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Environ Eng Res > Volume 22(3); 2017 > Article
Singh, Chang, Koduru, Yang, and Singh: Rapid Fenton-like degradation of methyl orange by ultrasonically dispersed nano-metallic particles

Abstract

This study investigates methyl orange (MO) degradation by an ultrasonically dispersed nano-metallic particle (NMP) assisted advanced Fenton process. The NMPs were synthesized from the leachate of automobile-shredder residue. X-ray photoelectron spectroscopy and Fourier-transform infrared spectroscopy were performed for the prepared NMPs. Various parameters, such as the effects of the NMP dosage, the pH value of the solution, the initial concentration of MO, and the amount of H2O2 on the degradation efficiency of MO were studied. The MO degradation efficiency could be increased by approximately 100% by increasing the dosages of the NMPs and H2O2 to certain limits, after which in both cases the degradation efficiency was reduced when an excess amount was added. The MO degradation efficiency was found to be 100% at pH 2.0 and 2.5 with the 10 mg/L of initial concentration of the MO. The degradation of MO by ultrasonically dispersed NMPs was appropriate with the pseudo-first-order kinetics.

1. Introduction

More than 100,000 dyes are available commercially and in use in various industries. Approximately 0.7 million tons of synthetic dyes are generated annually worldwide. However, nearly 15% of the dye is lost during the dyeing process, becoming released into the environment via industrial effluent-discharge processes [1]. Among all dyes, azo dyes with nitrogen double bonds (-N = N-), characterize the major group of synthetic dyes. These types of dyes have been applied in the cosmetics, textile, paper-making, and printing industries [12]. They are a waste material in the printing and dyeing processes and are accordingly discharged in the water system. Hence, the removal of azo dyes has been attracting extensive consideration worldwide [3].
Biological and physical techniques for the removal of azo dyes are not very effective, because of the presence of aromatic rings and the stability of the azo dyes’ molecules [45]. In addition, wastewater from textile-dyeing facilities is difficult to treat because of its highly fluctuating composition and color variability, depending on the dyestuff, fabric, and concentration of added fixing compounds [6]. However, effective and environmentally friendly techniques are necessary for the proper treatment of azo dyes in wastewater. Fenton-like degradation is a rapid and low-cost technique that is easy to apply on an industrial scale to remove the azo dyes from wastewater [7]. In the Fenton-like process, hydroxyl radicals are generated by oxidation using hydrogen peroxide [89]. Currently, nanoparticles are applied to remove azo dyes; these particles include zero-valent iron (Fe0) [1011], zero-valent copper [1], zero-valent zinc [12], and hollow cobalt nanoparticles [2]. Recently, nano-metallic particles (NMPs) have emerged as a promising agent for treating phenol in wastewater [8, 1314].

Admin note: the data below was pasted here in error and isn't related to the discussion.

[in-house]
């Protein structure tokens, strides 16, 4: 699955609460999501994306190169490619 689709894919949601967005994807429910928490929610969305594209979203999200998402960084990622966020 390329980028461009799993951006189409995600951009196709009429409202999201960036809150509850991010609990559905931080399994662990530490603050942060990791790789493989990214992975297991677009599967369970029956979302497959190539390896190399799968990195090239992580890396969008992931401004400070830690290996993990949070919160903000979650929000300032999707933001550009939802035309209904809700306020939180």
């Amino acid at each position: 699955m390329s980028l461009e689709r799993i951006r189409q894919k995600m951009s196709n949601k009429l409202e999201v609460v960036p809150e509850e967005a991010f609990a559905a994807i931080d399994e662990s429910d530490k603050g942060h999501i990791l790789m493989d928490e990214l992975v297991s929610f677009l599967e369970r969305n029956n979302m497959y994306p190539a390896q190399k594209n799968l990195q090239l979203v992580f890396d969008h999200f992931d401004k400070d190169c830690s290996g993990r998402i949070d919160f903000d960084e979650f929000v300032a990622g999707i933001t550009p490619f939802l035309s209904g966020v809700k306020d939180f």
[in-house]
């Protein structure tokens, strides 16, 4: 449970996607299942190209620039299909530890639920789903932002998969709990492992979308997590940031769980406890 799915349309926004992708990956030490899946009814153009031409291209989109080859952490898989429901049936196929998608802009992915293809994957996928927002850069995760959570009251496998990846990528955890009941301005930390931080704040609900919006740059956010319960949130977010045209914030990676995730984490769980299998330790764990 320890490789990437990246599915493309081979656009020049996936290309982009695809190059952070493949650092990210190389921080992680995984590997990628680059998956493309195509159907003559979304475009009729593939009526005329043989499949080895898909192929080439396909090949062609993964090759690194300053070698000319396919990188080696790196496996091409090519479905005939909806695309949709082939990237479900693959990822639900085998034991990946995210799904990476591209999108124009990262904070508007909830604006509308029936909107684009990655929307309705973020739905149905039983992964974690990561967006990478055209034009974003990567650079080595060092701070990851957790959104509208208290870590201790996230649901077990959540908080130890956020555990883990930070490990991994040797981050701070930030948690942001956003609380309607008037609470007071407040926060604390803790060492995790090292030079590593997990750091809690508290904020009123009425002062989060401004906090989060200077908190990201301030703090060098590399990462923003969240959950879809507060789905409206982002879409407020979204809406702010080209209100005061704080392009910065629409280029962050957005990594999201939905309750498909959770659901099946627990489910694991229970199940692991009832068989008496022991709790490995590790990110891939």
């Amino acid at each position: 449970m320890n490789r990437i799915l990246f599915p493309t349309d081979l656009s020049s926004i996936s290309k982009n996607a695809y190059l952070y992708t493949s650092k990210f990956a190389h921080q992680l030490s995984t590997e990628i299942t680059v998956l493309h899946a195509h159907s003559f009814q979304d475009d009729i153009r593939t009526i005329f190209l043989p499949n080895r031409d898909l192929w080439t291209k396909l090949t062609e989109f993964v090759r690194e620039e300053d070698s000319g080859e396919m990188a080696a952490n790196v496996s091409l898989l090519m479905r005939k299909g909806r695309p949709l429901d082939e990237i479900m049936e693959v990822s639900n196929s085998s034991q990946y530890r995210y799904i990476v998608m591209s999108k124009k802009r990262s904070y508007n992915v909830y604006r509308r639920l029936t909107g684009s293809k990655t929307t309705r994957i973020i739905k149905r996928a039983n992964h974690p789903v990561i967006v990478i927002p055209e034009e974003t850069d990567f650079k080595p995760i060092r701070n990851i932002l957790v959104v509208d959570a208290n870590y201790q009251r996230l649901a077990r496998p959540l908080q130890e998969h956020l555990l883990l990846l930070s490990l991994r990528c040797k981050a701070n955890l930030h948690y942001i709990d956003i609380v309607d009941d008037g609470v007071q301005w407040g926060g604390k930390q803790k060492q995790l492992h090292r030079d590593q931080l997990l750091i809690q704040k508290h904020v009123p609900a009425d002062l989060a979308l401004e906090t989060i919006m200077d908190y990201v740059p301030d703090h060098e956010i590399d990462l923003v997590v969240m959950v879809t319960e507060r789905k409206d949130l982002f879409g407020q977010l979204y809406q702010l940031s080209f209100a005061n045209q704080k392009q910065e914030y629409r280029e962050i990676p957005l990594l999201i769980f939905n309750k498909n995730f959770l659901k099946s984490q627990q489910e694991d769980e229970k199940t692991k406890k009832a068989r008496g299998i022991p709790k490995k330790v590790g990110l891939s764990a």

Advanced oxidation processes (AOPs) are processes in which hydroxyl radicals are generated in a liquid system and then attack organic pollutants [13]. Ultrasonic cavitation, also considered as an AOP, has also been applied for the degradation of azo dyes [1, 11]. An application of an ultrasonic process with nano-catalysts in the presence of hydrogen peroxide increases the rate of the oxidative degradation of azo dyes [14]. Extremely reactive hydroxyl radicals are generated in a liquid medium because of cavitational effects [15]. However, no study of the application of NMPs to the degradation of azo dye (methyl orange, MO) has been published earlier.
Therefore, this study was done to evaluate the degradation of MO by NMPs under a heterogeneous Fenton-like process. NMPs were recovered from the fine fraction (< 0.25 mm) of automobile-shredder residue (ASR), which is highly contaminated with heavy metals [1617]. In many countries, ASR waste is dumped into landfills, increasing the degree of groundwater pollution [16, 18]. In this study, the fine fraction of ASR was used, because it consists of highly hazardous materials because of the availability of high levels of heavy metals [16]. In this study, the degradation efficiency of MO by NMPs is established, and we investigate the effects of the initial MO concentration, the amount of H2O2, the initial solution pH, the ultrasonic treatment time, and the NMP dose on the degradation efficiency of the MO removal process.